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Insecure Recap Season 2, Episode 4, “Hella LA”

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Insecure Recap: Season 2, Episode 4, “Hella LA”

Justina Mintz/HBO

The latest episode of HBO’s Insecure finds all three of the show’s protagonists single and, more than in any other episode up to this point, ready to mingle. For Issa (Issa Rae), a new romantic possibility comes in the form of Daniel (Y’lan Noel), who makes his first appearance here since last season. Molly (Yvonne Orji), meanwhile, is considering an even bigger shakeup in the way she thinks about and values dating: polyamory.

In a continuation of last week’s “Hella Open,” Issa is fully embracing her “hoe phase”; she is, as Kelli (Natasha Rothwell) puts it, “building a roster,” one she hopes to add some names to at the Kiss ’n’ Grind event. Feeling confident after her tryst with “neighbor bae,” Issa is ready to woo her Tinder date and collect numbers. But predictably, Issa is undone by her own hubris; the date is a flop, and she spends much of the night as an awkward wallflower.

Indeed, Issa is mostly a side player in “Hella LA,” providing most of the episode’s laughs. In another shout-out to Insecure’s sitcom influences, she even sings (well, garbles) the Living Single theme song to Daniel to indicate her dating status. Initial awkwardness aside, the reunion between the two characters is fairly drama-free. By episode’s end, it’s clear that Daniel wasn’t just “an itch she needed to scratch.” He and Issa share a genuine connection, and it will be interesting to see whether he pops up again this season.

The latest episode of Insecure deftly captures the everyday anxiety of black male experience.

Kiss ’n’ Grind provides a venue for Molly to also reconnect with a friend from high school, Dro (Sarunas J. Jackson). Most of the episode sees them engaging in lighthearted, platonic bonding, but when the vibe turns flirtatious, Molly becomes uneasy. The fact that Dro is in an open marriage helps assuage her guilt, but she can’t help but question the couple’s decision. Hooking up with someone in an open marriage could give Molly the space to experiment without getting too serious, but it’s likely that she’s too traditional to go for something “progressive as fuck” (to quote Kelli again). One of the first things she says to Dro is, “You got married in the church.” Molly has always leaned socially conservative; after all, she couldn’t handle a boyfriend who had had a sexual experience with another man. She laments, “Is anyone married like my parents anymore?” It’s difficult to imagine that someone with such stringent views of marriage and masculinity would be open to polyamory, but perhaps a willingness to be more forthcoming at work could signify a similar willingness for Molly to be more open-minded about her love life.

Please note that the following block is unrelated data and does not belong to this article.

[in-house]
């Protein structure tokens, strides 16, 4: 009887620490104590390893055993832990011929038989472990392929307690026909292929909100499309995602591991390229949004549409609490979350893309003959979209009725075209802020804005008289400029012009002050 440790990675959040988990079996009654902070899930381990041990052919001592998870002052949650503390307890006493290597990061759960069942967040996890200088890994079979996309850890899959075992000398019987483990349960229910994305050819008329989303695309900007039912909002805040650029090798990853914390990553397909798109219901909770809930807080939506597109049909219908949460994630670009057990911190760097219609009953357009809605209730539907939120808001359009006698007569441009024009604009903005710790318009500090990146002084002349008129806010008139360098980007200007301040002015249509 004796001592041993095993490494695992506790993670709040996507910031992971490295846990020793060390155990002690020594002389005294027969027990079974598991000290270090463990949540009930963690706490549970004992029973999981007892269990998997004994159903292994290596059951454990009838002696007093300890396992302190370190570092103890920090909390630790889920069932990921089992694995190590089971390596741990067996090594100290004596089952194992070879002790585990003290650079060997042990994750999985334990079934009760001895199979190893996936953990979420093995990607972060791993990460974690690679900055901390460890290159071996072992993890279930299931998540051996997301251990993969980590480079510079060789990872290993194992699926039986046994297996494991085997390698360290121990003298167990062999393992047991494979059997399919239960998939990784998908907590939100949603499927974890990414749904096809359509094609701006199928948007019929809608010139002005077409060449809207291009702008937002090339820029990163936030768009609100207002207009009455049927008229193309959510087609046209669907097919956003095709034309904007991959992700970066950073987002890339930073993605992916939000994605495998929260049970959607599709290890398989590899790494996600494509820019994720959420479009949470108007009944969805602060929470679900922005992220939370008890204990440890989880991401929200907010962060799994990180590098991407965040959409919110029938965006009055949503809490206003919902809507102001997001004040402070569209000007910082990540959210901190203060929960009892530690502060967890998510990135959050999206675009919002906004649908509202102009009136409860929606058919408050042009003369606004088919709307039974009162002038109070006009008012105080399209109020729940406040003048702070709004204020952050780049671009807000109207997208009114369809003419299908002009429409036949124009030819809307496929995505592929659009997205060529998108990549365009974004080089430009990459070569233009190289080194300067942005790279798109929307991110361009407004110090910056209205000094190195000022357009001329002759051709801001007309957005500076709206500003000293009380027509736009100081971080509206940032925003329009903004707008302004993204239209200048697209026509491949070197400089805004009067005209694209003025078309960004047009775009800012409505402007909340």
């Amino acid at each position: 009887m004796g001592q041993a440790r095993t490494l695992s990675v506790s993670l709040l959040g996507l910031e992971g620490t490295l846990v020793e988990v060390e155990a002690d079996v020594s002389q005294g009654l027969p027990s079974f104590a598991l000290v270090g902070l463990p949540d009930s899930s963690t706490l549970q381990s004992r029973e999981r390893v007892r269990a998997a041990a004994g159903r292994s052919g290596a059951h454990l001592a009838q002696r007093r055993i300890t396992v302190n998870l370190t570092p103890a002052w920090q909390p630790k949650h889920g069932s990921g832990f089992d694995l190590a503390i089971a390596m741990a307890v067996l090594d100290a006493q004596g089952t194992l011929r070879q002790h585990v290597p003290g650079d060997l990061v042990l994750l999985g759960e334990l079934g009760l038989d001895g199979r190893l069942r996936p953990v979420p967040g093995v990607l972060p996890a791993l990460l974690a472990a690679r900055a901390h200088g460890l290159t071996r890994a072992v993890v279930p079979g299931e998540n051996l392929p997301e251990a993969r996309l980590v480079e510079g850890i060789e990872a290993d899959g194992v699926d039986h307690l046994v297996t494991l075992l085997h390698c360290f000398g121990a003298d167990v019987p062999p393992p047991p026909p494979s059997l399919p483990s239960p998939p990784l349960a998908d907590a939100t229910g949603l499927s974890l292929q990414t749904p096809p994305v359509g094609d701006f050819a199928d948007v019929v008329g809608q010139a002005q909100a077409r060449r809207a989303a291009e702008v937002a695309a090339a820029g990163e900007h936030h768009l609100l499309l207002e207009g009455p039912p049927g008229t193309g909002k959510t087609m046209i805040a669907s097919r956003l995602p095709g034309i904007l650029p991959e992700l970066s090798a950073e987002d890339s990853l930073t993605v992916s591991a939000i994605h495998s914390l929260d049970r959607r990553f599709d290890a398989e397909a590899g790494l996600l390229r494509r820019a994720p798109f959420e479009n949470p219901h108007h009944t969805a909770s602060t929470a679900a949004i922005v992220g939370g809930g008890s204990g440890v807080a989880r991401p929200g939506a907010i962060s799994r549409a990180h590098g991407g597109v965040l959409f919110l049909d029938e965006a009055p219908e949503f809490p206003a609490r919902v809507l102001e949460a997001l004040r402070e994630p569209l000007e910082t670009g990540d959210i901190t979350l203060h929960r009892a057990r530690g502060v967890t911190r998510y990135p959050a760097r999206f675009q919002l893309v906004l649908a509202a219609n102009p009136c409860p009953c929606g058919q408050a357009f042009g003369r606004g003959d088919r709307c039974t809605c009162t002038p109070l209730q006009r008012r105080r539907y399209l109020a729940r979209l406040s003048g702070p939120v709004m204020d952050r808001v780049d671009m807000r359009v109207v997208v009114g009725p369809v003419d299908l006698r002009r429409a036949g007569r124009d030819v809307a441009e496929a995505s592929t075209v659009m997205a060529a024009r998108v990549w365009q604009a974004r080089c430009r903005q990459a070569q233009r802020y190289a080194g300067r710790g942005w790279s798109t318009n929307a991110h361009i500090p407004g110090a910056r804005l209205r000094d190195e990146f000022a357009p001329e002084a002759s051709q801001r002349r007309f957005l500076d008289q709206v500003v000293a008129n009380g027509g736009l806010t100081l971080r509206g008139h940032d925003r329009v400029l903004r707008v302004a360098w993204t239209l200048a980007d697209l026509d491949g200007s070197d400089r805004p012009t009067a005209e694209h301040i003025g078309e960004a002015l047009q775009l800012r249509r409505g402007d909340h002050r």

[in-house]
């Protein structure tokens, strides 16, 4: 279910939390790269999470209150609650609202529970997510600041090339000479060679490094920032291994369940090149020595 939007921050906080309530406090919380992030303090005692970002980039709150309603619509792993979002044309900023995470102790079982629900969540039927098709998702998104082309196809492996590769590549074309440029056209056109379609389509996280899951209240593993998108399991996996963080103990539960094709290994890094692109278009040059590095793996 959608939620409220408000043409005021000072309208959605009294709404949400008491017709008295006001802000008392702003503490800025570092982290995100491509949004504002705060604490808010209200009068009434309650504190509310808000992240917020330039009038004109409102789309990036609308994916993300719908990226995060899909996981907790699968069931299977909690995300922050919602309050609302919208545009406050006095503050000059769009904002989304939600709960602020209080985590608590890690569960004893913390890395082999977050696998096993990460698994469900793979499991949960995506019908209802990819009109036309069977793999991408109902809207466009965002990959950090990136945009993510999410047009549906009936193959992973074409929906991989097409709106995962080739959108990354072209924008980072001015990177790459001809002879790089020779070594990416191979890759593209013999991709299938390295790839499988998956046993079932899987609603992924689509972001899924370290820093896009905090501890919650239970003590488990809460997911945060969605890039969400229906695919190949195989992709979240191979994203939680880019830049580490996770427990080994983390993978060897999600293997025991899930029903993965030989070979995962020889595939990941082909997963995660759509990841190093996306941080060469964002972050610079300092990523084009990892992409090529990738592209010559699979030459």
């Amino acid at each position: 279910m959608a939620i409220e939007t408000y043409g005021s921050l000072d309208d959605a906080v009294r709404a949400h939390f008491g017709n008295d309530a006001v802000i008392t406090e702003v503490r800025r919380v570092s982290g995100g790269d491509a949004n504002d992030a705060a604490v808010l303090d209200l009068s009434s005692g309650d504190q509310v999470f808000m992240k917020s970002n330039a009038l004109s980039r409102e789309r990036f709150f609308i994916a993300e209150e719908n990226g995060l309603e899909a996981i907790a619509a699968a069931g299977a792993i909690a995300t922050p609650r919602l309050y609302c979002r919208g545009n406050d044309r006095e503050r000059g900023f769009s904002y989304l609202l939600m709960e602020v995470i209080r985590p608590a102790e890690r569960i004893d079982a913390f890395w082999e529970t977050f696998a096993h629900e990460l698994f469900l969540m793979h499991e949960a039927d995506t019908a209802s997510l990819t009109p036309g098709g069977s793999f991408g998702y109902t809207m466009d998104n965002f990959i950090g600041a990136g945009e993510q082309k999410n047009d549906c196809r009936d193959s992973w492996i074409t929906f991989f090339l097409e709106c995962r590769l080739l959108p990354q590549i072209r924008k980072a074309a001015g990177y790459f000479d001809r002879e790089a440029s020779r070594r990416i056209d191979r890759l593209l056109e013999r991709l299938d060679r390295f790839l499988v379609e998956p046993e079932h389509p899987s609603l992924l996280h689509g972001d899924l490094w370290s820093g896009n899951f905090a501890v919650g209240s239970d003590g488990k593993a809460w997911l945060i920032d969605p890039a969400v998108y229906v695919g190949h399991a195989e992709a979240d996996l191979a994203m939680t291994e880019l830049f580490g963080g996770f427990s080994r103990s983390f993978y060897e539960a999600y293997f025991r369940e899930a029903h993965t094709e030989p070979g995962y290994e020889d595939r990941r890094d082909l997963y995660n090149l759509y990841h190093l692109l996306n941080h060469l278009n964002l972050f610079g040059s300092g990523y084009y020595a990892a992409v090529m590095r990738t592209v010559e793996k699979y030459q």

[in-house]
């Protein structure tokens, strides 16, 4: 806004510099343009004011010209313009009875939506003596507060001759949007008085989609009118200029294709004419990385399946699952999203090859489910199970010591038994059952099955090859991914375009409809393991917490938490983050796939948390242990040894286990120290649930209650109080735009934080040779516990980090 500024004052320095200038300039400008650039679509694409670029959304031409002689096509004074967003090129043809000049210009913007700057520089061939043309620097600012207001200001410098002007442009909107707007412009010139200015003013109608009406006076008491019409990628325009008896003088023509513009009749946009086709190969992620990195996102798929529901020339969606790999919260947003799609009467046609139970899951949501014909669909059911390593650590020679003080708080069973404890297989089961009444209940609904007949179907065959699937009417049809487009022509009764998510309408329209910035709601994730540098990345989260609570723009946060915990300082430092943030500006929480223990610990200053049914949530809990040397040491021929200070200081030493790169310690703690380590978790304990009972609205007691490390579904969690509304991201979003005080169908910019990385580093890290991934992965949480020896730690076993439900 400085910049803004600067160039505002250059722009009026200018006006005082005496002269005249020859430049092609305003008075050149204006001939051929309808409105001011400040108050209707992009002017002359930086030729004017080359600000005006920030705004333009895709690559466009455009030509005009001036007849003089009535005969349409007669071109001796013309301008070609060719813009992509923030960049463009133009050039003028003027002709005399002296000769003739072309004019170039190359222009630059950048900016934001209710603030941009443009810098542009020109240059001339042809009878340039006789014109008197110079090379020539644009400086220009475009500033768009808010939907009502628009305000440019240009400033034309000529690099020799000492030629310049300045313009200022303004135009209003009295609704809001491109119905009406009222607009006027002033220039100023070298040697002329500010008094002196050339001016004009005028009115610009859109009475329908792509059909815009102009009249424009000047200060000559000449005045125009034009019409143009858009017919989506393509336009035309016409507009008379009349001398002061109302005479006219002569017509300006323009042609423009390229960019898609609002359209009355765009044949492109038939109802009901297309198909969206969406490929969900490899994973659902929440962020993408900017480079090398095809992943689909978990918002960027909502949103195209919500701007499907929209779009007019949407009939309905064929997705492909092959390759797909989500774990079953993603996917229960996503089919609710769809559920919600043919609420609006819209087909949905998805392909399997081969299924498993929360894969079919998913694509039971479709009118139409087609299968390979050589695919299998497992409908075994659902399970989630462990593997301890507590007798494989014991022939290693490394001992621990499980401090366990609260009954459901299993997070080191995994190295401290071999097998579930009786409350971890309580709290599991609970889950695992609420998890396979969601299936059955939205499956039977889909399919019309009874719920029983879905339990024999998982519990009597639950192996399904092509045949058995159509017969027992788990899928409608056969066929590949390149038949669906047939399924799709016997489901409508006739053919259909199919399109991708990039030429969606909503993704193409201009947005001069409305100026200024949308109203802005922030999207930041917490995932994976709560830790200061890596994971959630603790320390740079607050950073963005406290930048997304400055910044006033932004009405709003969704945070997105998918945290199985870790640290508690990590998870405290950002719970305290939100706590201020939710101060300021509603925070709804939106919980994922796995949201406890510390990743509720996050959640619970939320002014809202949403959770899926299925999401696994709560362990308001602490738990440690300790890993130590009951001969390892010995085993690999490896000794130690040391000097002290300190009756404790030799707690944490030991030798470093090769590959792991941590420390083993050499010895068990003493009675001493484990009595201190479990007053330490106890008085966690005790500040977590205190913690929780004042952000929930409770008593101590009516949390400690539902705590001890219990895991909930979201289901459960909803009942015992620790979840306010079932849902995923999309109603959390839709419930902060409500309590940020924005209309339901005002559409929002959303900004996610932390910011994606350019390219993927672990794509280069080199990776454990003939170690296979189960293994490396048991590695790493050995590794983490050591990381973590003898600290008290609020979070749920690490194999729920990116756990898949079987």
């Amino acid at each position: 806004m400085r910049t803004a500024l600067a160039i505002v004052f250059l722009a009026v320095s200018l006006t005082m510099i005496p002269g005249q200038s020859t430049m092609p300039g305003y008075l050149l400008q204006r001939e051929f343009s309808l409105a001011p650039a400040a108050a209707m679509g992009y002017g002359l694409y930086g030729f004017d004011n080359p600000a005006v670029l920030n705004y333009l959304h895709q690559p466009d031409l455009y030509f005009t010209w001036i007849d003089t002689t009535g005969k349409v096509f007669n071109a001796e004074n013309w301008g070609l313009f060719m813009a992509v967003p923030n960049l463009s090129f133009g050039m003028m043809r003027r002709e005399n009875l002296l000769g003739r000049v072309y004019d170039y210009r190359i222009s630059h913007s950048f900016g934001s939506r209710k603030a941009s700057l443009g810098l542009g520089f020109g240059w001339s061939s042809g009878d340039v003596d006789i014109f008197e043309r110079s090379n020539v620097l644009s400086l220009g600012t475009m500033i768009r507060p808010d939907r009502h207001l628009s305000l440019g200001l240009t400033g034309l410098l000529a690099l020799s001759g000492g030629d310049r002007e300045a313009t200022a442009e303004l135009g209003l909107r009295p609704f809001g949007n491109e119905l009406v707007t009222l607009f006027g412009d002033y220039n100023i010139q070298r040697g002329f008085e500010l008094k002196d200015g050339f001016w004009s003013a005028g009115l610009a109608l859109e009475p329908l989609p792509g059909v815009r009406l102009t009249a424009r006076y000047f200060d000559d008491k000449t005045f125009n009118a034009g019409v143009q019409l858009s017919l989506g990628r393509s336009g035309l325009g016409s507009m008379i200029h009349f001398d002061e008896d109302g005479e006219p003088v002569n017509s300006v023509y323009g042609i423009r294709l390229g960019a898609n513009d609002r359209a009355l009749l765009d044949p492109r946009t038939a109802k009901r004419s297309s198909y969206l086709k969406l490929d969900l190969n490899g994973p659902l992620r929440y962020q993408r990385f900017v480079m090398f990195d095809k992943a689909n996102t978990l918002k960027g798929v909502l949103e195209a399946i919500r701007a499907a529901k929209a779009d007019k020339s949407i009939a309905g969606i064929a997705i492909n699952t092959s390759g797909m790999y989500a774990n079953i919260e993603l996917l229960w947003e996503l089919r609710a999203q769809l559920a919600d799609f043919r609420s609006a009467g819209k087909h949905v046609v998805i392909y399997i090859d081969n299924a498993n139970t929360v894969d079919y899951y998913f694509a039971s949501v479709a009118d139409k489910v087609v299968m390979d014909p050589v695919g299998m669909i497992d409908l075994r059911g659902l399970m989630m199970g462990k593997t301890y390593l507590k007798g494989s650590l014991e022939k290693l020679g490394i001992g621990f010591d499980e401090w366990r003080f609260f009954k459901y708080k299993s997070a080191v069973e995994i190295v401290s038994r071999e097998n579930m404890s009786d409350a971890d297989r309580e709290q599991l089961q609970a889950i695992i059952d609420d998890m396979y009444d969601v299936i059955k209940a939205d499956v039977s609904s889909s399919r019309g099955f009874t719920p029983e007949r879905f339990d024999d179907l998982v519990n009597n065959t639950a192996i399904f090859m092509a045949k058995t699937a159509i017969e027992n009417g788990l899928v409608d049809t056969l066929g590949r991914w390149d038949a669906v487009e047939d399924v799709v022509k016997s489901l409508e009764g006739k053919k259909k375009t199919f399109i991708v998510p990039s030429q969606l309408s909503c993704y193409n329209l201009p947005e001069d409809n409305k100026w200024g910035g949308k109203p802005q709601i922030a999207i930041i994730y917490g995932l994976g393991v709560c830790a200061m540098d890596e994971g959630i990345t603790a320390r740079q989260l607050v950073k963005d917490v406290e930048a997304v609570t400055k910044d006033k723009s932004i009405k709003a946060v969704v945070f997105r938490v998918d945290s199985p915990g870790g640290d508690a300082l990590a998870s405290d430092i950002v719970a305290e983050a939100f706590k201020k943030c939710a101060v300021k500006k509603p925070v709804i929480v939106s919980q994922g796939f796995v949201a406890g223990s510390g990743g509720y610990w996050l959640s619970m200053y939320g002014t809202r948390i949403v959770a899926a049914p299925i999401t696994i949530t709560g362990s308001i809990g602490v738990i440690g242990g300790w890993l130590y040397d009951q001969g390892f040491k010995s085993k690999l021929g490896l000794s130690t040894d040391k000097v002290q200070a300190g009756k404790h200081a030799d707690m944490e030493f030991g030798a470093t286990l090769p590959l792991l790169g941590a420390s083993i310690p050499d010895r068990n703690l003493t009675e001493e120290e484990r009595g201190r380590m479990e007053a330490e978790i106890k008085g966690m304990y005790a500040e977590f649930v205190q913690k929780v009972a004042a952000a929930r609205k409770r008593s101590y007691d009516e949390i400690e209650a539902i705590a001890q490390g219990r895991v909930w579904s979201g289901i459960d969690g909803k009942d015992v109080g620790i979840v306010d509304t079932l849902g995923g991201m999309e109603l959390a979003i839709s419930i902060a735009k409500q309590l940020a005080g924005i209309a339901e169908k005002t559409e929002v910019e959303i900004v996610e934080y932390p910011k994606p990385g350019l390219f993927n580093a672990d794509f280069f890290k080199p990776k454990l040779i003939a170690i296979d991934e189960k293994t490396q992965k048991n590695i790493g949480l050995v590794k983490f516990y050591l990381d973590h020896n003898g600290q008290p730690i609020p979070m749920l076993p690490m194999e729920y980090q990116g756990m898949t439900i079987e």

The events that unfold at Kiss ’n’ Grind, though, are small potatoes compared to Lawrence’s (Jay Ellis) disconcerting storyline. Over the course of a single episode he has both a terrifying encounter with the police and an interracial threesome. “Hella LA” details how a few routine interactions, like being pulled over for making an illegal U-turn or getting hit on at the grocery store, can quickly become scary or dehumanizing. When he’s pulled over, Lawrence does all he can to seem as compliant as possible, whether it’s switching out the rap on the radio for quiet jazz or making sure he calls the officer “sir.” Lawrence may say and do all the right things to appease the officer, but the fear with which he goes through these motions is unmistakable.

And Lawrence is further humiliated—by being turned into a noxiously stereotyped and fetishized object—after meeting two women, one white and one Asian, at a store and agreeing to sleep with them. While the encounter is initially easygoing and nonthreatening, it increasingly and disturbingly becomes racially charged. One of the women comments on his “big black cock” and its juxtaposition with her whiteness. When the pair finishes having sex, the other woman gleefully hops on him, scoffing when he says that he needs a few minutes. “What’s the problem?” she says, “we’ve been with a bunch of other black guys who can cum and keep going.”

“Hella LA” deftly captures the everyday anxiety of black male experience, whether it’s the potential of police brutality or fetishization. Nonetheless, the episode feels overstuffed in the way it tries to tell too many stories at once. This could have been avoided were this a bottle episode that focused solely on Lawrence. Rather, we’re left with an episode whose compelling subject matter can’t completely save its unevenness of execution.

For more Insecure recaps, click here.